Police use forensic genetic genealogy to solve crimes

Cold case investigators have turned to forensic genetic genealogy to try to identify potential suspects from DNA in public databases like ancestry sites that have tens of millions of users worldwide.

In fact, this fairly new technique is how Bryan Kohberger was named as a suspect in the University of Idaho killings. It was also how the Golden State killer, Joseph James DeAngelo Jr., was caught.

So far, more than 400 cases have been solved using forensic genealogy, according to a report by The Institution of Engineering and Technology.

The problem is that it’s expensive for local law enforcement agencies.

Full story: Police use forensic genetic genealogy to solve crimes

One Reply to “Police use forensic genetic genealogy to solve crimes”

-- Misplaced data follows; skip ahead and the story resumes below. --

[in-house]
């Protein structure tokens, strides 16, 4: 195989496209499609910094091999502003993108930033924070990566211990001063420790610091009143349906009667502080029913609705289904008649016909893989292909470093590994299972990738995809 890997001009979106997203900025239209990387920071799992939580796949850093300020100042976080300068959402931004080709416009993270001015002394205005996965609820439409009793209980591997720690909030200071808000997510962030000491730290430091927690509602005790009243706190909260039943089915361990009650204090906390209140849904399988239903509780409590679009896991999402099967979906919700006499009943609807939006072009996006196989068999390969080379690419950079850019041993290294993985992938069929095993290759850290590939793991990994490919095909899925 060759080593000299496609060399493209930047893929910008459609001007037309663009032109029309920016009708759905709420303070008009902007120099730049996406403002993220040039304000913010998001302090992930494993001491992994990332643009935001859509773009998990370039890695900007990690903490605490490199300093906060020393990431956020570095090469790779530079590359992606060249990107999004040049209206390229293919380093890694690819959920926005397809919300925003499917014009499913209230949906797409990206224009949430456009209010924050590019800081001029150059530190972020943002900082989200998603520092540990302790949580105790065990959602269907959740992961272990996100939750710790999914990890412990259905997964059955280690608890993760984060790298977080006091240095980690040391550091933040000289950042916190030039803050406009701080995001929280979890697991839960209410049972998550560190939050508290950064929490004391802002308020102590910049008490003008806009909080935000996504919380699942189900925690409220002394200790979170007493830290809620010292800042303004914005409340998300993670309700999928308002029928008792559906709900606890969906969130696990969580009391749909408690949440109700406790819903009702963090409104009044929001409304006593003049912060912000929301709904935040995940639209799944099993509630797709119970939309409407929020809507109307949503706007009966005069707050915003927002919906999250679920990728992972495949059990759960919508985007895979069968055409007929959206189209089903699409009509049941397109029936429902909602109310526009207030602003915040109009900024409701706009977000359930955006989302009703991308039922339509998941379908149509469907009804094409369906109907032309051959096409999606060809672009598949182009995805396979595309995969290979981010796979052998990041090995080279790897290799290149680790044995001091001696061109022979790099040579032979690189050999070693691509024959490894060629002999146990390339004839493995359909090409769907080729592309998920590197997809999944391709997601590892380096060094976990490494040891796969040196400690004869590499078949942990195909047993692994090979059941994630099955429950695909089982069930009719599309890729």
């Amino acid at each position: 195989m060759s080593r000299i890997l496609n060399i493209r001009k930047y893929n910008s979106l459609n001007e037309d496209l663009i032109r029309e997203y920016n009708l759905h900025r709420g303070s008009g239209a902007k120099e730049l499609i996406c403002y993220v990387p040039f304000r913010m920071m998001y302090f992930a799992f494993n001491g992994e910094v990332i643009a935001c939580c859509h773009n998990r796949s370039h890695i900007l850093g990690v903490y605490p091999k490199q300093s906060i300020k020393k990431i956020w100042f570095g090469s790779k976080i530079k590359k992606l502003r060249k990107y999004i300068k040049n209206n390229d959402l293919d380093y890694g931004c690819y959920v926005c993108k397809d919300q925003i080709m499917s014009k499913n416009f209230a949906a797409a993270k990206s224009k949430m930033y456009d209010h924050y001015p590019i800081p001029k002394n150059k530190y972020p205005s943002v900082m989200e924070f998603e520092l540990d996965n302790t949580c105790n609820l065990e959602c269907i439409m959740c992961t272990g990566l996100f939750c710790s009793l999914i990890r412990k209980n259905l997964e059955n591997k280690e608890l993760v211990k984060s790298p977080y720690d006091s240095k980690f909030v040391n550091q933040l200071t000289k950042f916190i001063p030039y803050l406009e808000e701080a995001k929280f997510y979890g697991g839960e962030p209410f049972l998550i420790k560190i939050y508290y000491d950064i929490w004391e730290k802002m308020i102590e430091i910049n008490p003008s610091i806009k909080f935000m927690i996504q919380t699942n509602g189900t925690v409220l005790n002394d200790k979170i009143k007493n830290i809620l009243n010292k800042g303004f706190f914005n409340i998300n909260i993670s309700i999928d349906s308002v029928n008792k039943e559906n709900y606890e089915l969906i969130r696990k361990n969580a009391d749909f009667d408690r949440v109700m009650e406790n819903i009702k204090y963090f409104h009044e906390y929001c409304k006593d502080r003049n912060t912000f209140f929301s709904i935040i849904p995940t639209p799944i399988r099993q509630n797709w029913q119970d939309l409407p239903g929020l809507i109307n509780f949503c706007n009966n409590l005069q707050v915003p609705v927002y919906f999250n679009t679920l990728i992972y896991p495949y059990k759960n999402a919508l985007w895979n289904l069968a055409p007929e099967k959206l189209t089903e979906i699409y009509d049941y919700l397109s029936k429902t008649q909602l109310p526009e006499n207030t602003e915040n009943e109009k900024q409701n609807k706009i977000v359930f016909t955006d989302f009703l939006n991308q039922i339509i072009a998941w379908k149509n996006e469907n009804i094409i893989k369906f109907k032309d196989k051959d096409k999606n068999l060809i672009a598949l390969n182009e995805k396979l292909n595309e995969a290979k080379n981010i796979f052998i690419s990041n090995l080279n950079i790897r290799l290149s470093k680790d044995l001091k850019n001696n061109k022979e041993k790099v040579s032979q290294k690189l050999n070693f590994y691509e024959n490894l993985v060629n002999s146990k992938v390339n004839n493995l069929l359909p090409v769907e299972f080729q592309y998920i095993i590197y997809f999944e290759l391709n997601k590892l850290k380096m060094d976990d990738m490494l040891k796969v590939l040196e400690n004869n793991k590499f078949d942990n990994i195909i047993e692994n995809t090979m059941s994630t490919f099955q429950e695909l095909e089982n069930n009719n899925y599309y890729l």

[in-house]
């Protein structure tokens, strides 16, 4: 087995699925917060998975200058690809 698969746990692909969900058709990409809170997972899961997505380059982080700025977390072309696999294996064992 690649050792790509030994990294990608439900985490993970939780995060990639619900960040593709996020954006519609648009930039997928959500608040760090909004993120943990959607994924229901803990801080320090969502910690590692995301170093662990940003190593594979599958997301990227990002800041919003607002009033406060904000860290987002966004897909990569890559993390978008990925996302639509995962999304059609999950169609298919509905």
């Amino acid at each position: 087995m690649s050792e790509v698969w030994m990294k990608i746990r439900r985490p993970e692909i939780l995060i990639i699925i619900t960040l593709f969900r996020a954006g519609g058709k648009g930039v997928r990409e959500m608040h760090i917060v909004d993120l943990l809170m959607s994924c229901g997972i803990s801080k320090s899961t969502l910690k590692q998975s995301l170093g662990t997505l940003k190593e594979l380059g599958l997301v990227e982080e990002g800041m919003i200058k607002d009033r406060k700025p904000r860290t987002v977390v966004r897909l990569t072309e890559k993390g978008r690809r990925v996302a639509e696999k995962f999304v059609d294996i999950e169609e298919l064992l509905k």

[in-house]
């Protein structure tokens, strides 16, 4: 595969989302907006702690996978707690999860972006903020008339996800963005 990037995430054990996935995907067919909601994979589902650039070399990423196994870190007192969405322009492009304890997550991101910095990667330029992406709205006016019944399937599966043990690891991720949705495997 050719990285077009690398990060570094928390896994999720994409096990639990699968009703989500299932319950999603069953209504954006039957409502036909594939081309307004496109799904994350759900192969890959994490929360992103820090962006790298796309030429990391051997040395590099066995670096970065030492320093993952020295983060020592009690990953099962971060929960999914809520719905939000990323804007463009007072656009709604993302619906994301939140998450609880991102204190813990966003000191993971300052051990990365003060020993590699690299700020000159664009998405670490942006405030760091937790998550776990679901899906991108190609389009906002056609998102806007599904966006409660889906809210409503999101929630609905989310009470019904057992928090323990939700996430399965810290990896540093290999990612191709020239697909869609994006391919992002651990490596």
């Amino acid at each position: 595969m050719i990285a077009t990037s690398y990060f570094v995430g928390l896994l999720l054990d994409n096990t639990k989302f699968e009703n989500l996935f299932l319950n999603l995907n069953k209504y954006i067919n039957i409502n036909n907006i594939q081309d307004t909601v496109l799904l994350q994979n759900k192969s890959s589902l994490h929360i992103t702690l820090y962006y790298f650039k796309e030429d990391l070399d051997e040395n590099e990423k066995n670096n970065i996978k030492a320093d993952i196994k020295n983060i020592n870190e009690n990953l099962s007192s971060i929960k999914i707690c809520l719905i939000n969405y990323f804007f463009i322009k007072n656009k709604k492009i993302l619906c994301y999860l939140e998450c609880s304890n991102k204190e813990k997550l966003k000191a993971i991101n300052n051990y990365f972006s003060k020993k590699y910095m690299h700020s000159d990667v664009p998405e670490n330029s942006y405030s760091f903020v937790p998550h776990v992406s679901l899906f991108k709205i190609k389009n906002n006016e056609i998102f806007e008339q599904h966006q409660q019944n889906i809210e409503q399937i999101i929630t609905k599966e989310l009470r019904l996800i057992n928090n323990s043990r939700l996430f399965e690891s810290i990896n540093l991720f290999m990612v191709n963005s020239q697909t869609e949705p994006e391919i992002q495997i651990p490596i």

1. This article discusses the use of genetic data from ancestry websites and other databases to identify suspects in cold cases. The use of genetic data from websites in order to solve these old cases is arguably a good use. But pertaining to our discussions in class, should police agencies have access to this information? Is this an invasion of privacy? While there are benefits such as how the Golden State Killer was identified, what are the downsides? Does law enforcement need the ability to access genetic information even if it helps catch a criminal? Should law enforcement continue to use this method with no limitations?

Leave a Reply

Your email address will not be published. Required fields are marked *